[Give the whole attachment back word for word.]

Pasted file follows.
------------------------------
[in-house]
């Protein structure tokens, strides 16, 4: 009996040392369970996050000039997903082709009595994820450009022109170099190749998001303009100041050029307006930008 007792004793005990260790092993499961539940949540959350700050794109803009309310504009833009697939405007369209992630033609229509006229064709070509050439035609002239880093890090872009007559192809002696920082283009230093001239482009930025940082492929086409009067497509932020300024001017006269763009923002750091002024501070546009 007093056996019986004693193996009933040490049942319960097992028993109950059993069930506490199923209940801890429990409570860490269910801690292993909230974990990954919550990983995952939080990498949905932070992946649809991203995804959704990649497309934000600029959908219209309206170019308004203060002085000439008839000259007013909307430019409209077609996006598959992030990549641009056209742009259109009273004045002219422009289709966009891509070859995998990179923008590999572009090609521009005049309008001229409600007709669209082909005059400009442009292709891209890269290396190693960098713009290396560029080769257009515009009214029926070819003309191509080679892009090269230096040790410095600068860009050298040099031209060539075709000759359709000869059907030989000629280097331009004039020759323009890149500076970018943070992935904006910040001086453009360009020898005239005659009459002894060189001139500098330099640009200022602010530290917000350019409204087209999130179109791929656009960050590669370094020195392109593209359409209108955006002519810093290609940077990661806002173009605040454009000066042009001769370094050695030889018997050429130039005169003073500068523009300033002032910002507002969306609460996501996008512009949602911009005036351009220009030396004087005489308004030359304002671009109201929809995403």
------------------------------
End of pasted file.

[in-house]
């Protein structure tokens, strides 16, 4: 009996040392369970996050000039997903082709009595994820450009022109170099190749998001303009100041050029307006930008 007792004793005990260790092993499961539940949540959350700050794109803009309310504009833009697939405007369209992630033609229509006229064709070509050439035609002239880093890090872009007559192809002696920082283009230093001239482009930025940082492929086409009067497509932020300024001017006269763009923002750091002024501070546009 007093056996019986004693193996009933040490049942319960097992028993109950059993069930506490199923209940801890429990409570860490269910801690292993909230974990990954919550990983995952939080990498949905932070992946649809991203995804959704990649497309934000600029959908219209309206170019308004203060002085000439008839000259007013909307430019409209077609996006598959992030990549641009056209742009259109009273004045002219422009289709966009891509070859995998990179923008590999572009090609521009005049309008001229409600007709669209082909005059400009442009292709891209890269290396190693960098713009290396560029080769257009515009009214029926070819003309191509080679892009090269230096040790410095600068860009050298040099031209060539075709000759359709000869059907030989000629280097331009004039020759323009890149500076970018943070992935904006910040001086453009360009020898005239005659009459002894060189001139500098330099640009200022602010530290917000350019409204087209999130179109791929656009960050590669370094020195392109593209359409209108955006002519810093290609940077990661806002173009605040454009000066042009001769370094050695030889018997050429130039005169003073500068523009300033002032910002507002969306609460996501996008512009949602911009005036351009220009030396004087005489308004030359304002671009109201929809995403």